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Schizotypal Personality Disorder

This disorder is characterized by a range of interpersonal problems, marked by extreme pchizotpaldiscomfort in close relationships, odd (even bizarre) ways of thinking, and behavioral eccentricities

  • These symptoms may include ideas of reference and/or bodily illusions
  • People with the disorder often have great difficulty keeping their attention focused; conversation is typically digressive and vague, even sprinkled with loose associations
  • They tend to drift aimlessly and lead an idle, unproductive life, choosing undemanding jobs in which they are not required to interact with other people
  • It has been estimated that 2% to 4% of all people (slightly more males than females) may have the disorder

How Do Theorists Explain Schizotypal Personality Disorder?

  • Because the symptoms of schizotypal personality disorder so often resemble those of schizophrenia, researchers have hypothesized that similar factors are at work in both disorders
  • Schizotypal symptoms are often linked to family conflicts and to psychological disorders in parents
  • Researchers have also begun to link schizotypal personality disorder to some of the same biological factors found in schizophrenia, such as high dopamine activity
  • The disorder has also been linked to mood disorders, especially depression

Treatments for Schizotypal Personality Disorder

Therapy is as difficult in cases of schizotypal personality disorder, as in cases of paranoid and schizoid personality disorders

  • Most therapists agree on the need to help clients “reconnect” and recognize the limits of their thinking and powers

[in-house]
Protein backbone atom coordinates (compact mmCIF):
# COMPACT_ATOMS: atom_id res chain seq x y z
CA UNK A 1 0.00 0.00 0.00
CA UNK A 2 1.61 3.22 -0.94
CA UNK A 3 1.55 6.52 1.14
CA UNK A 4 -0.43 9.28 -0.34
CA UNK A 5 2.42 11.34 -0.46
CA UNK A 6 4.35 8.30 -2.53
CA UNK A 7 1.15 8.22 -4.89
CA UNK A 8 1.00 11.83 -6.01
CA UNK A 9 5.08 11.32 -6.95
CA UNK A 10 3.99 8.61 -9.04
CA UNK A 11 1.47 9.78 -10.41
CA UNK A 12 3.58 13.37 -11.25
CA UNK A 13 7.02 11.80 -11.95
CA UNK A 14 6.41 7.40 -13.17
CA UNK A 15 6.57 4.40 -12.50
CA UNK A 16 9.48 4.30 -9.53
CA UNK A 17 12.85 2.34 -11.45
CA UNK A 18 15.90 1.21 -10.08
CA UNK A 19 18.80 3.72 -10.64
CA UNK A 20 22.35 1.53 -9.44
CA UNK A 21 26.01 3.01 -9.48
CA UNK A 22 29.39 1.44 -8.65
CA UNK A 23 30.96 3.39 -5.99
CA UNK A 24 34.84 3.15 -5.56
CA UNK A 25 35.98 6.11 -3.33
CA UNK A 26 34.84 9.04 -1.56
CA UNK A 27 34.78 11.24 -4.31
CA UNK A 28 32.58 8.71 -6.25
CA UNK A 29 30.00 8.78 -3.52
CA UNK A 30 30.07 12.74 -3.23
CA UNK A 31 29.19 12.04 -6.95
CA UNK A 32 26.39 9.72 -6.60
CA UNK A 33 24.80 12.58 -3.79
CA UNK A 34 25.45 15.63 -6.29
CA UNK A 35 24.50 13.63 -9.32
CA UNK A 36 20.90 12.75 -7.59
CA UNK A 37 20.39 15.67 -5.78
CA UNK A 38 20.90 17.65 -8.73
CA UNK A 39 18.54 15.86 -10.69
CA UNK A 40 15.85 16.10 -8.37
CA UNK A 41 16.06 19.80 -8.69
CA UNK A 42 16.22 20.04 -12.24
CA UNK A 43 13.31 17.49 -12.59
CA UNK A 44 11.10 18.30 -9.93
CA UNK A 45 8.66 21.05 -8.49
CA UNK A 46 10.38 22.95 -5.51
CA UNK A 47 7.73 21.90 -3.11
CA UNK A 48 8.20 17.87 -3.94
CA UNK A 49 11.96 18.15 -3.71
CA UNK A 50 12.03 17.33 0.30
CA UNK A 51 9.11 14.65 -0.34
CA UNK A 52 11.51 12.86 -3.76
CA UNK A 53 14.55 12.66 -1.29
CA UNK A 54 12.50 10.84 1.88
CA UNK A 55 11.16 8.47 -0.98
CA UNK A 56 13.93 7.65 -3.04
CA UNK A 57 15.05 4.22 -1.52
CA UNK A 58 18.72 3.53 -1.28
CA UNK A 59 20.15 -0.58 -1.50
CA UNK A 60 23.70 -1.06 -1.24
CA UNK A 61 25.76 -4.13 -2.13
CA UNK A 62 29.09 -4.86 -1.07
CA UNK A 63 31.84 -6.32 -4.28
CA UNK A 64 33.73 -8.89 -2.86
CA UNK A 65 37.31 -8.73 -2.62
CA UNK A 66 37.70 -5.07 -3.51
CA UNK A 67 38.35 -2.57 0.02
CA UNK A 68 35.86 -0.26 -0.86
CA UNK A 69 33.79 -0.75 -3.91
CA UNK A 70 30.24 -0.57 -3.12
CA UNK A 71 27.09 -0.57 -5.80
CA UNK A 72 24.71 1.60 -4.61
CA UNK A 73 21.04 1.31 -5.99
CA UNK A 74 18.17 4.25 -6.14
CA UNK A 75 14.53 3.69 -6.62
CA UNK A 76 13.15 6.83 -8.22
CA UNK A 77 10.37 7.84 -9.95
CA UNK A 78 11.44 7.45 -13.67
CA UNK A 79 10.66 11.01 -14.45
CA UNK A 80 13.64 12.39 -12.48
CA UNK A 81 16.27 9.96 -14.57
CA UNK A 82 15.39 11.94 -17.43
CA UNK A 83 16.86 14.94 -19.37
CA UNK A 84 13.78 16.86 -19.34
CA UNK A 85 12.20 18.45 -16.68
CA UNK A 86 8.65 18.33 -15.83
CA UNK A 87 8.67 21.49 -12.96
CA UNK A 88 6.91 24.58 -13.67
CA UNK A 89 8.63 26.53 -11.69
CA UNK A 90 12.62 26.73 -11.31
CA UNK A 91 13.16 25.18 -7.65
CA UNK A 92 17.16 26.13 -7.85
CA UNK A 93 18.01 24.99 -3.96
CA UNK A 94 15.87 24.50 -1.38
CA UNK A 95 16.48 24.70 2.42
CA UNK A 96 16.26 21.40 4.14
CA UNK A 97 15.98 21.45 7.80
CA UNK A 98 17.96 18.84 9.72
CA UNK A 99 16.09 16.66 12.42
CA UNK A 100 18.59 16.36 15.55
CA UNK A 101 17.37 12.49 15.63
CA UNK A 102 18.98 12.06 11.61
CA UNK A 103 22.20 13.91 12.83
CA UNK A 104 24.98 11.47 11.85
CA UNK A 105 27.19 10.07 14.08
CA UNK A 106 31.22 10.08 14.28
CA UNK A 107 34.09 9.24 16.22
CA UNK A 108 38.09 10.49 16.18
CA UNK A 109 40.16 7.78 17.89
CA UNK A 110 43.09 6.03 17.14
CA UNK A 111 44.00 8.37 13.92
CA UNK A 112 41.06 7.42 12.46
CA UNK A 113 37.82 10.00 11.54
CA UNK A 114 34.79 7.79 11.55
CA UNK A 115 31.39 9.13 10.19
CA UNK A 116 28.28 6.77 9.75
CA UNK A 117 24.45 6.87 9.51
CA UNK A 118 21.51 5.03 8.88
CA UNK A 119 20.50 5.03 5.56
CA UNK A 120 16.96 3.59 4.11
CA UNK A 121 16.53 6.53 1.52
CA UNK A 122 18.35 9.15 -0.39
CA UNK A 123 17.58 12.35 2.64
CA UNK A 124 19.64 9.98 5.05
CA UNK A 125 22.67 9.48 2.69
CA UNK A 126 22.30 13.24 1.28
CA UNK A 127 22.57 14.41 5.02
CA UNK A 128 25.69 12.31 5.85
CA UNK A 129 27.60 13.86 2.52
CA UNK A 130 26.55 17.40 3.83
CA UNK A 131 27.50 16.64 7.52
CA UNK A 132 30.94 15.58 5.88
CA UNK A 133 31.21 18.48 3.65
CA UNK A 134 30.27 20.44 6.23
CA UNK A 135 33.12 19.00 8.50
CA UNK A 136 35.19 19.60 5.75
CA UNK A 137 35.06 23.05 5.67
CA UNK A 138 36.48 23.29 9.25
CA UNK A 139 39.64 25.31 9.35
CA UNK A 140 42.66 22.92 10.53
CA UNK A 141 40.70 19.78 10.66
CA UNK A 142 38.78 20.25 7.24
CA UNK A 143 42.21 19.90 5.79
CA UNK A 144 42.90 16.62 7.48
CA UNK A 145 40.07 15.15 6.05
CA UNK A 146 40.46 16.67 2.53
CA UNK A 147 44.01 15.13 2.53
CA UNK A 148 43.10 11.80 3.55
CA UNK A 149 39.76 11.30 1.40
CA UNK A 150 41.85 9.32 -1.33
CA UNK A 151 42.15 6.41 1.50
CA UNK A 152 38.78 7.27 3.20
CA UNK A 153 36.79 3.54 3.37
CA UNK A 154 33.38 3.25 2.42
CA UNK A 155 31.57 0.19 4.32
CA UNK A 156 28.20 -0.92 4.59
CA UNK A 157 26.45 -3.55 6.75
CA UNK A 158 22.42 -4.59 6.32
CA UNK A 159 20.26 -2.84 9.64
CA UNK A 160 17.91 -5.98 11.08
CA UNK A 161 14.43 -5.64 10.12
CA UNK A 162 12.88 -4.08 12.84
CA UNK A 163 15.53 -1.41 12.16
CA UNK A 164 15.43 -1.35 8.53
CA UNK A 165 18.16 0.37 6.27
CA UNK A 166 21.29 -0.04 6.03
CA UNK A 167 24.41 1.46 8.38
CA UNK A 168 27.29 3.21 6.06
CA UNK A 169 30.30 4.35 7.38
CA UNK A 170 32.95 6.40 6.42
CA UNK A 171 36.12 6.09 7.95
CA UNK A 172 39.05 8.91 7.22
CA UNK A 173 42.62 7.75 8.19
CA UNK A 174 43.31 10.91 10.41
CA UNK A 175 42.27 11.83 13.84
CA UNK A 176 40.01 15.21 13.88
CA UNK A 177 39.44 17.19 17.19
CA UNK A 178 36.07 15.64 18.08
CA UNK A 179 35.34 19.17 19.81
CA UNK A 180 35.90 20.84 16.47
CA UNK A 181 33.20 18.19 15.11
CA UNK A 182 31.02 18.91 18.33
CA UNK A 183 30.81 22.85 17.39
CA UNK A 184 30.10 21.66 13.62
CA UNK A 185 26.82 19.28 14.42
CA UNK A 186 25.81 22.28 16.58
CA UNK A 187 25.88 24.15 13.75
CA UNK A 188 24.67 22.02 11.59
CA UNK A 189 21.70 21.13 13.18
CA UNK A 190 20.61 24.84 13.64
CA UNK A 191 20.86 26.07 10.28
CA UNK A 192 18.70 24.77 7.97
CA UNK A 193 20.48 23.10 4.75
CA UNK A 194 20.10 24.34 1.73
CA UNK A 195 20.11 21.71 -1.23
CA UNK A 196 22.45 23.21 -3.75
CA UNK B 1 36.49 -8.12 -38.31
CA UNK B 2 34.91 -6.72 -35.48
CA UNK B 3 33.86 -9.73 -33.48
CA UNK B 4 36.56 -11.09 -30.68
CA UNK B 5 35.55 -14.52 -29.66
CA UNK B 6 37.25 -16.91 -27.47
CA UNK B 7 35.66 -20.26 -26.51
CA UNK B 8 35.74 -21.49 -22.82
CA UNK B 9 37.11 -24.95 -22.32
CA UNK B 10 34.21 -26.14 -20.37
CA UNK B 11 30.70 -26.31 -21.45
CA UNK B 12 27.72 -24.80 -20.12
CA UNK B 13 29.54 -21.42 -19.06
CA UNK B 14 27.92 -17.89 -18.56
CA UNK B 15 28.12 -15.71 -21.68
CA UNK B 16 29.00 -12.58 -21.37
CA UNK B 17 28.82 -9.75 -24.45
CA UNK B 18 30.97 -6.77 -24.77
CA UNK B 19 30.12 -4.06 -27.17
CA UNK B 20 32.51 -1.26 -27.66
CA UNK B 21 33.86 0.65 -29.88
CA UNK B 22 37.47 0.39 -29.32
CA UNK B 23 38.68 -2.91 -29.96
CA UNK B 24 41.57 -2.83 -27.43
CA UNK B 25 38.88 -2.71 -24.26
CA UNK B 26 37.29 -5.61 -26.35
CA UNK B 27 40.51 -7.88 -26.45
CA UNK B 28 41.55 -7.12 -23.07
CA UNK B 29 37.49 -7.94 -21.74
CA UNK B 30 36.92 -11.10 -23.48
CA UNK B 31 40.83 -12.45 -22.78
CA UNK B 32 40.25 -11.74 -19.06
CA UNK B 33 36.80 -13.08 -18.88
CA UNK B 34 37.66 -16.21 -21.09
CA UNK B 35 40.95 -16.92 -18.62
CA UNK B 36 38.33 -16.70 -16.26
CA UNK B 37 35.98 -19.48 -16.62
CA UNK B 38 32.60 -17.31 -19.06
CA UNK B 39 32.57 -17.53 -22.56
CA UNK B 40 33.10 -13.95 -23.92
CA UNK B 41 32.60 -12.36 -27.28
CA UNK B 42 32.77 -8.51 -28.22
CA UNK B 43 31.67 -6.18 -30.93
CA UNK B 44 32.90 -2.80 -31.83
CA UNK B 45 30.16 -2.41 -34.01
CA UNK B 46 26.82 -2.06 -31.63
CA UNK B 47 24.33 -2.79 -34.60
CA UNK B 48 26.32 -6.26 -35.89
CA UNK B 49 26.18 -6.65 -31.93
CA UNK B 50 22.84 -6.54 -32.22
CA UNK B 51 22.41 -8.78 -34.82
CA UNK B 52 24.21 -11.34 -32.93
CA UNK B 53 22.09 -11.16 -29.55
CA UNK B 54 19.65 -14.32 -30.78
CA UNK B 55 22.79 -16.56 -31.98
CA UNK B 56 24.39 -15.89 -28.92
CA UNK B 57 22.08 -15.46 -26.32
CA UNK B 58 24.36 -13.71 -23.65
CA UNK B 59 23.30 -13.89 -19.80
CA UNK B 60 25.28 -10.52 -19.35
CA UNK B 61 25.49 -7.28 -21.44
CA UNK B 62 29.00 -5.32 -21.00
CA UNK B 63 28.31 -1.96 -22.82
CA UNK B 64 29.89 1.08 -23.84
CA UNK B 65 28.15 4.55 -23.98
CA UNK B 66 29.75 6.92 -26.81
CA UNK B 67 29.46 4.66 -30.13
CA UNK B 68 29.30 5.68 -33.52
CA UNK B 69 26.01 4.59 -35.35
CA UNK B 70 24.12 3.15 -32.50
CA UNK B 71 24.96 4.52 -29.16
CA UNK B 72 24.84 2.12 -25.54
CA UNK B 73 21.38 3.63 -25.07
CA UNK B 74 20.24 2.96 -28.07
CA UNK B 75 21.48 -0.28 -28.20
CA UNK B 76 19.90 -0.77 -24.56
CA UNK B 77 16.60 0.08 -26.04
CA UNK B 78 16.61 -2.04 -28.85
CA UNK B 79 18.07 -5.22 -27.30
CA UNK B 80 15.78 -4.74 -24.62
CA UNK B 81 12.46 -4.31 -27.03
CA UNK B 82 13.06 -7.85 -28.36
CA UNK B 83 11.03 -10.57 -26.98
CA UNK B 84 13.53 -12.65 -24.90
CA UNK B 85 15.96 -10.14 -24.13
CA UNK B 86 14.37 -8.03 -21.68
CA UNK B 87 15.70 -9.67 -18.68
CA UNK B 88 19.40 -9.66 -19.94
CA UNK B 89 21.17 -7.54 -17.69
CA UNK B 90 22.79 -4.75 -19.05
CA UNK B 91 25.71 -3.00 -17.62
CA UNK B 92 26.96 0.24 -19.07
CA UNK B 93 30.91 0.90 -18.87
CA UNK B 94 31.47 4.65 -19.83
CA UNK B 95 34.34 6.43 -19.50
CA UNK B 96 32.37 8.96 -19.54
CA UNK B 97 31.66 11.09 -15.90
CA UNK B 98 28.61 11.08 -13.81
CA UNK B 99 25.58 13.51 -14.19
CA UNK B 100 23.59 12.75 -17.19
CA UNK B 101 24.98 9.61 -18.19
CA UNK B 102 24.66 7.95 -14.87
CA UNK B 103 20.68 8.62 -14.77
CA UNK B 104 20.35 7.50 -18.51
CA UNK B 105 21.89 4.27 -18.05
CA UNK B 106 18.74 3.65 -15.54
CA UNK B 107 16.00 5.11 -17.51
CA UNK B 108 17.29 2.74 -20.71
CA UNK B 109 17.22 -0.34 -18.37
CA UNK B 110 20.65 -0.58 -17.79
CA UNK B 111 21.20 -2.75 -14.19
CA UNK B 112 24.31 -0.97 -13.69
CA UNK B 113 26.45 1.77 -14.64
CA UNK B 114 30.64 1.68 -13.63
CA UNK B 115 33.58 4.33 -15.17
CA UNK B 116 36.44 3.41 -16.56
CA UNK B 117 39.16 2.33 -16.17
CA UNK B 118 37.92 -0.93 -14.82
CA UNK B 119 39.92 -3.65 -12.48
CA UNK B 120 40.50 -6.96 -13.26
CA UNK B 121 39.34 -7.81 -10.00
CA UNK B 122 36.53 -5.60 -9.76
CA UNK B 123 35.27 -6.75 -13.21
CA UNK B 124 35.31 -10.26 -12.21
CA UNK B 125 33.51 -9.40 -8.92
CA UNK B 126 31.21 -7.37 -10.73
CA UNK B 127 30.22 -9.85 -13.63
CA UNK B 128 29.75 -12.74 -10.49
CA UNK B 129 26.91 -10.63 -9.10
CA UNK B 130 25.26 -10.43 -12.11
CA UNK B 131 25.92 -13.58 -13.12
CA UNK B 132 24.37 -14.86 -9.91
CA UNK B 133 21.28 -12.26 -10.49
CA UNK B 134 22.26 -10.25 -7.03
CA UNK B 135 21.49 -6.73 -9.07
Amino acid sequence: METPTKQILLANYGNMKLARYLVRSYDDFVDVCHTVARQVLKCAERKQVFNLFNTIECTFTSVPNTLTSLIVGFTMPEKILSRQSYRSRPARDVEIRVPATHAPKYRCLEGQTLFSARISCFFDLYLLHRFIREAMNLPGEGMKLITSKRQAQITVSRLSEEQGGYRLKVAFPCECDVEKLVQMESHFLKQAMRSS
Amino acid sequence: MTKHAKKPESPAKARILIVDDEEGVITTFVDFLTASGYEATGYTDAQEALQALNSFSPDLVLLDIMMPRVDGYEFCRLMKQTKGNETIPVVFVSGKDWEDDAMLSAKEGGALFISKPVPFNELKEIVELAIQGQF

• Cognitive-behavioral therapists further try to teach clients to objectively evaluate their thoughts and perceptions and provide speech lessons and social skills training
  • Antipsychotic drugs appear to be somewhat helpful in reducing certain thought problems

References:
Bernstein, D.A. & Nash, P.W. (2008). Essentials of psychology (4th ed.) Boston: Houghton Mifflin Company.
Comer, R.J. (2013). Abnormal Psychology (8th ed).  Worth Publishers
Diagnostic and Statistical Manual of Mental Disorders, (DSM-5) American Psychiatric Publishing, 2013
Feldman, R. (2013). Essentials of understanding psychology (11th ed.). New York, NY: McGraw-Hill.
Friedman, H.S. & Schustack, M.W. (2012), Personality: classic theories and modern research (5th ed). Boston: Pearson Allyn & Bacon.
McGraw-Hill.McGraw Hill Higher Education (2013), The McGraw Hill Companies, Inc.
Ryckman, R. M. (2013). Theories of personality (10th ed.). Mason, OH: Cengage Learning.
Sue,Sue, and Sue (2014).  Understanding Abnormal Behavior (10th Ed), Cengage Learning

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